Today's Wall Street Journal carries an editorial entitled "Tehran's hostages" with the subtitle "Iran's Act of War against our British Allies". It recalls various other Iranian acts that go against any international agreements and makes it clear that Britain and the United States must react quickly and efficiently. Just imagine, it adds, what would the situation have been like if Iran were a nuclear power - a prospect that may not be all that far away.
What I found interesting was the immediate reaction across a good deal of the American media and the blogosphere (or the parts of it that are genuinely interested in other countries, that is, curiously enough, on the right). Uniformly, there was outrage and support.
Britain, America's close ally, was under attack, they all said. The UK and the US must do something. There was no question of gloating or "told you so" attitudes, though, given the smug superiority some of the British military and politicians speak, they would have been justified.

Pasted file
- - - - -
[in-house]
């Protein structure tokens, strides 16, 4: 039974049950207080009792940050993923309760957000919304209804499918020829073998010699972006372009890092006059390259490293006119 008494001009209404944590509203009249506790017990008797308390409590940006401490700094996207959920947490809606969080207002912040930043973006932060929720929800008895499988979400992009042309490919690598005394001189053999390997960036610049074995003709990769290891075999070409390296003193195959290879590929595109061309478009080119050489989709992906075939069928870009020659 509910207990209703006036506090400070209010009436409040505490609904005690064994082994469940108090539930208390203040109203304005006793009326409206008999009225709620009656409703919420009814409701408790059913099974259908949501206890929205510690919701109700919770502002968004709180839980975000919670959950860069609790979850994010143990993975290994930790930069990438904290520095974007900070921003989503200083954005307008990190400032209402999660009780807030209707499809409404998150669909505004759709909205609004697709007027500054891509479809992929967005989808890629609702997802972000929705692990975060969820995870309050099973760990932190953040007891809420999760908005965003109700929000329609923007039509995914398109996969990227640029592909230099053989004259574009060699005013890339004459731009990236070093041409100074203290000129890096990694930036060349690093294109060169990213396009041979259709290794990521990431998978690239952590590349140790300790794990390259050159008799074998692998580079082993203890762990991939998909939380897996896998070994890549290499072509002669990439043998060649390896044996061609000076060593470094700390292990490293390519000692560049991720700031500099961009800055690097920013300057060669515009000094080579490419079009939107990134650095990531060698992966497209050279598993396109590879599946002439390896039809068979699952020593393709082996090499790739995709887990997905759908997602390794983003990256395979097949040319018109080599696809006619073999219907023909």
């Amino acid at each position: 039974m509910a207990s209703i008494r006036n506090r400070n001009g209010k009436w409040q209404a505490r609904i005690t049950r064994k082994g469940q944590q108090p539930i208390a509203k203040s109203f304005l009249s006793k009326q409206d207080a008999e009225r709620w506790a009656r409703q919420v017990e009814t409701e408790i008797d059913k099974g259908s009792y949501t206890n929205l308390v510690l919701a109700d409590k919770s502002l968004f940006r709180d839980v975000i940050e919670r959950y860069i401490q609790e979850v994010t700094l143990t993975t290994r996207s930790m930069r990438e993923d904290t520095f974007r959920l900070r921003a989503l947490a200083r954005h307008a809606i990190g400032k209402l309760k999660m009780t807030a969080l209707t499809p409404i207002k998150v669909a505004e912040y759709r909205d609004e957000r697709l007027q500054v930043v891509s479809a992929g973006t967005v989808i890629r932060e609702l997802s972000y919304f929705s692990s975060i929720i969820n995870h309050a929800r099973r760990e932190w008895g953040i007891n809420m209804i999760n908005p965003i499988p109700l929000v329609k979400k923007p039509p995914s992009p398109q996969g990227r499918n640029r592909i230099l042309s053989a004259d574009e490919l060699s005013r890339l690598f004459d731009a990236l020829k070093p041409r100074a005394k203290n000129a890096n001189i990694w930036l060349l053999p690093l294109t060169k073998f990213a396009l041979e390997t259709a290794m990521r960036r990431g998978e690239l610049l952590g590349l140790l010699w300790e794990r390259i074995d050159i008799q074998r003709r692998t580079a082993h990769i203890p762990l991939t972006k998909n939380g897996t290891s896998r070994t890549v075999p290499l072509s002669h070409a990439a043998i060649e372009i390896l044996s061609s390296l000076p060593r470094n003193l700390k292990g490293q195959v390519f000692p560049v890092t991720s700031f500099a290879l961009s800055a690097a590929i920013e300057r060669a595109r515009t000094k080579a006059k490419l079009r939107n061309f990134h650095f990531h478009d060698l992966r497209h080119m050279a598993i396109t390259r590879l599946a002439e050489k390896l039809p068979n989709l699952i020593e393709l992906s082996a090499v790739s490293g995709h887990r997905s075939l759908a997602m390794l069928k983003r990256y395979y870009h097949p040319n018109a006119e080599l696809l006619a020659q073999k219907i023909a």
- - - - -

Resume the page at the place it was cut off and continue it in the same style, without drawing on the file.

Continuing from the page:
How different, I could not help thinking, from the sort of posturing we might see in the British media, among the British political commentators and, even, a great stretch of the public, if it had been the other way round.
There would have been an outpouring of gloating mock-sorrow and a plethora of useless advice. Blogs like this one, that take an interest in the world outside (hint: not that many of the so-called political blogs in Britain do) would mostly line up on the side of the United States but we would still get plenty of pompous and (there is no other word for it) gloating comments.